1.3.6 When an alternative procedure is adopted, it should be well informed to all staff.


1.3.7 The master should ensure that survival crafts are made ready for use.


1.4 Safety considerations


1.4.1 The Chief Officer on the mooring deck should be in contact with the Bridge at all times.


1.4.2 Everyone on deck should be equipped with personnel life saving appliances and be alert to avoid hazardous situations such as slips, trips, fall, etc.


1.4.3 All crew should be well informed of the work procedures and tasks.


1.4.4 When the towing line becomes strained in tension, all on-deck staff should be evacuated to a safe location.


1.4.5 The crew should have a good knowledge about the equipment stowage location and its accessibility. Any identified improvements to stowage arrangements should be implemented.


1.4.6 Whilst engaged in towing operations, the minimum number of crew essential to carry out duties is to be on deck, and they should never be exposed to a rope or wire under tension or load. Wherever possible, the deck should be cleared of crew whilst towing.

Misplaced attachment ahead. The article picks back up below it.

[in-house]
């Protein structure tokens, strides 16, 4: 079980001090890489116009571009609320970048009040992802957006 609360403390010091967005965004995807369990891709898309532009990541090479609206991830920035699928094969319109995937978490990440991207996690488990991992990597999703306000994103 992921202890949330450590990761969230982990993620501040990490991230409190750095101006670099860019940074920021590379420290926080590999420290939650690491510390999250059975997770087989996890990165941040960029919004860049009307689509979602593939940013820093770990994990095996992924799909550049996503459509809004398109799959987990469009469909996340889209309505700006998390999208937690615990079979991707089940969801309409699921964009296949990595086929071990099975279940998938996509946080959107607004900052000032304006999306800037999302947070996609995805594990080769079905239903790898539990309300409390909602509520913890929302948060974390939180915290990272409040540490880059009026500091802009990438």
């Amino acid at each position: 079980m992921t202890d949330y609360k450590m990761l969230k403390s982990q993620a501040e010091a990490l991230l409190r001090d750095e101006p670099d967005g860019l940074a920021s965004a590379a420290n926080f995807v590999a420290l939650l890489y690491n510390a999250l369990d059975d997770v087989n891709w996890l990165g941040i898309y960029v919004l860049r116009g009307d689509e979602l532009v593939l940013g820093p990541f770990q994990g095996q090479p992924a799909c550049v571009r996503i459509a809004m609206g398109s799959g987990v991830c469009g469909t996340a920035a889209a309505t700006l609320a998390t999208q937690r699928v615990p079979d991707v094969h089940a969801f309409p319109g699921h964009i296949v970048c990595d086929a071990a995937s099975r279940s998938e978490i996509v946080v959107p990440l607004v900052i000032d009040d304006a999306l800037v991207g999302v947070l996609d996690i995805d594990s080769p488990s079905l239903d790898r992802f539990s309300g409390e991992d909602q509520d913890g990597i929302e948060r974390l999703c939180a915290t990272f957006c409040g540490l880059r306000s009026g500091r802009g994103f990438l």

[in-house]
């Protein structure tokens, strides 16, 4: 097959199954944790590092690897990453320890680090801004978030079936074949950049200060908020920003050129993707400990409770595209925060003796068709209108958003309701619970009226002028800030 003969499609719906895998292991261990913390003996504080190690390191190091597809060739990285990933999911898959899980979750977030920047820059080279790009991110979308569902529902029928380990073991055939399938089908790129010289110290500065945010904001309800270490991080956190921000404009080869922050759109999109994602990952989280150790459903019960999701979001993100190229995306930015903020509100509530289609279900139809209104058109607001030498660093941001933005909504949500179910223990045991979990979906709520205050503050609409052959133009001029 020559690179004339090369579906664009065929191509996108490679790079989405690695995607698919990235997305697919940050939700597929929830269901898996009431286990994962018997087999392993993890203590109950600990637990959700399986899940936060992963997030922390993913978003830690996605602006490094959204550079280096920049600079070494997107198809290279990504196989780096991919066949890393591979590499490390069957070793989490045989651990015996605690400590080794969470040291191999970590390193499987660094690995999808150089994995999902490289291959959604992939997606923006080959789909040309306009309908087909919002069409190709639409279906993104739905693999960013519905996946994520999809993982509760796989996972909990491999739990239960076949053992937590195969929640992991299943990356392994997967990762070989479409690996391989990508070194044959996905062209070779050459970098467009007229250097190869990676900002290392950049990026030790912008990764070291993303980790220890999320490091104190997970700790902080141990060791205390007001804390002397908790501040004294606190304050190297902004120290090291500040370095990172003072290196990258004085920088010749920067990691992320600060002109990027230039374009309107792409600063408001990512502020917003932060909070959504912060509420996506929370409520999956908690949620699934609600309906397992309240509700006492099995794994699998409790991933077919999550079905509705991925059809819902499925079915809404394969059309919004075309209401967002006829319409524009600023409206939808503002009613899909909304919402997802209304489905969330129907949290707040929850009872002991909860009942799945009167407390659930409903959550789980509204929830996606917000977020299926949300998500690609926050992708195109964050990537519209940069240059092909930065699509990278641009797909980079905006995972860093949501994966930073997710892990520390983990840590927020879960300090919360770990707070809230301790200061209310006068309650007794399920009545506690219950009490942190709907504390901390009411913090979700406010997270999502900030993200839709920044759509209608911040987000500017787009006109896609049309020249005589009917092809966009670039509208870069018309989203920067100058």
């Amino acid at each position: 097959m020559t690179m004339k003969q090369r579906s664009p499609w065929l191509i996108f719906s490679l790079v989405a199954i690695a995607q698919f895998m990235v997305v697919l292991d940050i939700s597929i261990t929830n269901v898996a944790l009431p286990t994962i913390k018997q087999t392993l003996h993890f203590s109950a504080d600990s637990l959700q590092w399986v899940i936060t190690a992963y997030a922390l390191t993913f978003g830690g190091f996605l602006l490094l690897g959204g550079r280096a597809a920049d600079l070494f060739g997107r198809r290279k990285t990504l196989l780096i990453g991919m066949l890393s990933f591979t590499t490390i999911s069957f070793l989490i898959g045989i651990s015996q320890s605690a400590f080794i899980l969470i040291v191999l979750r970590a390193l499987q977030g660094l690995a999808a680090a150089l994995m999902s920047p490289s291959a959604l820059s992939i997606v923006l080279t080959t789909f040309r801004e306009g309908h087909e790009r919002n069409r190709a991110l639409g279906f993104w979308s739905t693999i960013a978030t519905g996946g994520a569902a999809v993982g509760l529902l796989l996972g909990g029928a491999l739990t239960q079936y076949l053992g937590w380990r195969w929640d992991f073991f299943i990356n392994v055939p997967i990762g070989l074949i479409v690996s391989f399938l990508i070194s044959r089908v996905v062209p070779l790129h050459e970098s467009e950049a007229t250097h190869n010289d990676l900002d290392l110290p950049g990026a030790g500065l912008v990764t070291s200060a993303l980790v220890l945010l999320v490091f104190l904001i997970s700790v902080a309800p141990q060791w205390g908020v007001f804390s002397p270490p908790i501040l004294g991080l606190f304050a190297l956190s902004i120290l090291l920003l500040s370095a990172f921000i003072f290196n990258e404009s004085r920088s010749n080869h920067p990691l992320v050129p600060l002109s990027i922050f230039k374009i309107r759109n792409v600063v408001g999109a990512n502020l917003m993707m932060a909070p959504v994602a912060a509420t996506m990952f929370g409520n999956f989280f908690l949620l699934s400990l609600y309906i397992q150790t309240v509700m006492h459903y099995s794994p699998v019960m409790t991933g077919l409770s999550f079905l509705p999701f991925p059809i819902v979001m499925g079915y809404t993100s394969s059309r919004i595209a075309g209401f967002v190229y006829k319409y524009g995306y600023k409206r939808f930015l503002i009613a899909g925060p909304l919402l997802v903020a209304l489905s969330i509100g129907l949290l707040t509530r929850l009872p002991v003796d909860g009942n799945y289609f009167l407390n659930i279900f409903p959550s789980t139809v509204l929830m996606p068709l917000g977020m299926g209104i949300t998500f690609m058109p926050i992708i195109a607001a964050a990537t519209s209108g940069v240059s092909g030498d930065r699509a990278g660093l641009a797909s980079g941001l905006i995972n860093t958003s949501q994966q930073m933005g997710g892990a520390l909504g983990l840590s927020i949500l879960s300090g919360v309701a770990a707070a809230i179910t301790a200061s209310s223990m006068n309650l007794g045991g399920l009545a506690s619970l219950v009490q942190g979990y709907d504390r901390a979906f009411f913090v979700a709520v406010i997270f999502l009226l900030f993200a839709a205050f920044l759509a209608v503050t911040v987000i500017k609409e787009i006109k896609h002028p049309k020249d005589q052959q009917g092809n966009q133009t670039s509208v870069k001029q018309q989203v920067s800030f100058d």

1.5 Towing preparations


1.5.1 It is recommended that the towed ship is to display the navigation lights, shapes and, if manned, make sound signals required by the International Regulation for Preventing Collisions at Sea, 1972, as amended. Due consideration should be given to the reliability of the lights and sound signals and their ability to function for the duration of the voyage.